Adventures in Time

Tulip Time
Tulips on a snowy day

Remember to breathe Every good movement instructor has encouraged students in the studio with this phrase. When exerting yourself with physical effort it is potentially dangerous not to breathe, raising your blood pressure and straining your muscles. It seems obvious to just breathe, except we all need the reminder because sometimes we don’t breathe, and not only when exercising.

How many ways are there to describe it? Hold your breath, gasp for breath, forget to breathe, have the breath knocked out of you, takes my breath away

With phrases like these we suspend our action, hold still, wait for the next thing to happen. We are overcome with emotion in shock, fear, surprise, or grief, in pain, or deep in intense concentration.

In times of unpredictability we each need to raise our awareness to the breath, to assert our autonomy and breathe, rather than be held in a collective gasp, a population holding its breath.

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Tell me all about it

Reflect on your own resilience Breathing is your most basic point of control. Not being able to catch your breath is life threatening and breathing shallowly in your upper chest raises your anxiety. Deepening the breath draws you into yourself, settles your emotions, allows you to gather your strength. Use the moment of deep breath to feel your feet on the ground and pause before you act. It’s helpful to recall experiences of dealing with difficult situations in the past and how we got ourselves beyond them. Take the time to consider the lessons learned and how they might be applied in new situations.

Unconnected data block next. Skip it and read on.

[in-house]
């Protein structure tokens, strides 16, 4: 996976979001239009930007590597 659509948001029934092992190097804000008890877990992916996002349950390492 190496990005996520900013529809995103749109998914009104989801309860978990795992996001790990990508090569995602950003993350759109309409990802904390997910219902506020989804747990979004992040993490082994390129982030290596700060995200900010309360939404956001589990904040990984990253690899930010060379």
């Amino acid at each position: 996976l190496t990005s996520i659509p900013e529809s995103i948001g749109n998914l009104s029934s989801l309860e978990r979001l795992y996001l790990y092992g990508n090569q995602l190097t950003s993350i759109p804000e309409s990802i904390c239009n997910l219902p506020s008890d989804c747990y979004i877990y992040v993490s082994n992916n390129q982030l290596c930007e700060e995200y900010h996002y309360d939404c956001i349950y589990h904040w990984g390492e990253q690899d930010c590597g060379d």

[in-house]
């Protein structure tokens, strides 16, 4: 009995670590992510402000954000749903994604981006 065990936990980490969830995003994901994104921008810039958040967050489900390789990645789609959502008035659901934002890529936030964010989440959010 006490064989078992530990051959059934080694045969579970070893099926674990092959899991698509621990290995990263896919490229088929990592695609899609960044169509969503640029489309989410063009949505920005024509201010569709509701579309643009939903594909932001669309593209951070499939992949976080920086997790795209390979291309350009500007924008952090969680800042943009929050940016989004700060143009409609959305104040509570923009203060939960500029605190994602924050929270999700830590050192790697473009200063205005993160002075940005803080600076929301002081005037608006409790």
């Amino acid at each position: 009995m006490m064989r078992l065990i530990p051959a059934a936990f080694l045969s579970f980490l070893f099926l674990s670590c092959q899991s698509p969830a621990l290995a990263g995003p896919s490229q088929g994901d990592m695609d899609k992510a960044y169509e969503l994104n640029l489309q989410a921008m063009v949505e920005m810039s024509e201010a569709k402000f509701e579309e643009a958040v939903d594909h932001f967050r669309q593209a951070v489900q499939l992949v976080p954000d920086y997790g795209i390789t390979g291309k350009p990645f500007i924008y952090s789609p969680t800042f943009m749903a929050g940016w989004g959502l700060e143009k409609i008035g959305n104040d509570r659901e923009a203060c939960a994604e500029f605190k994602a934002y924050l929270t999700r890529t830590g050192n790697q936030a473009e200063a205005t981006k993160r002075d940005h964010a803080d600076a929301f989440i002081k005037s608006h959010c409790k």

No matter how hard we try to avoid it, there is no way to stop unanticipated and unwelcome news from arriving. I was recently reminded of this with an unexpected medical diagnosis. In my response I traveled down familiar side paths of reaction and arrived at the same place of transition I was headed to all along. I like to think I got there faster from experience. Time, we all want to believe, is under our control.

This month I have two books for your consideration:

The Child in Time Ian McEwan He is the master- I’m a fan. It’s very interesting to read this work from an earlier point in his career (1987). There are signature elements familiar to his readers and what have become cornerstones in contemporary fiction – the layered complexity of the narrative, the metaphysical exploration, and the sheer, breathtaking depiction of unspeakable loss. He toys with time and place with expertise and plumbs emotional depths we feel along with his characters. The Thatcher era political comments are quite timely for today. The tragedy and terror of child abduction strikes at every reader’s heart- and remains a danger. If you read this be sure to also view The High Street Abduction a recent video from BBC News. An adaptation of The Child in Time will air on BBC and PBS starring Benedict Cumberbatch.

There’s a Hole in My Sidewalk Portia Nelson  This 35th anniversary edition contains her classic Autobiography in Five Short Chapters. The poem is an iconic statement on awakening to yourself, applicable at any age and repeatedly at every stage of life. The genius of her presentation is in a form so universally accessible to understanding it deserves your time.

Fresh Fig
Proof of Spring- Fig tree

Happy Daylight Savings Time!

 

P.S. Many Thanks to Ms Lizzie Cat for her Cattitude

All photos Claire Mauro.

 

 

 

 

 

 

 

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Parting is Such Sweet Sorrow*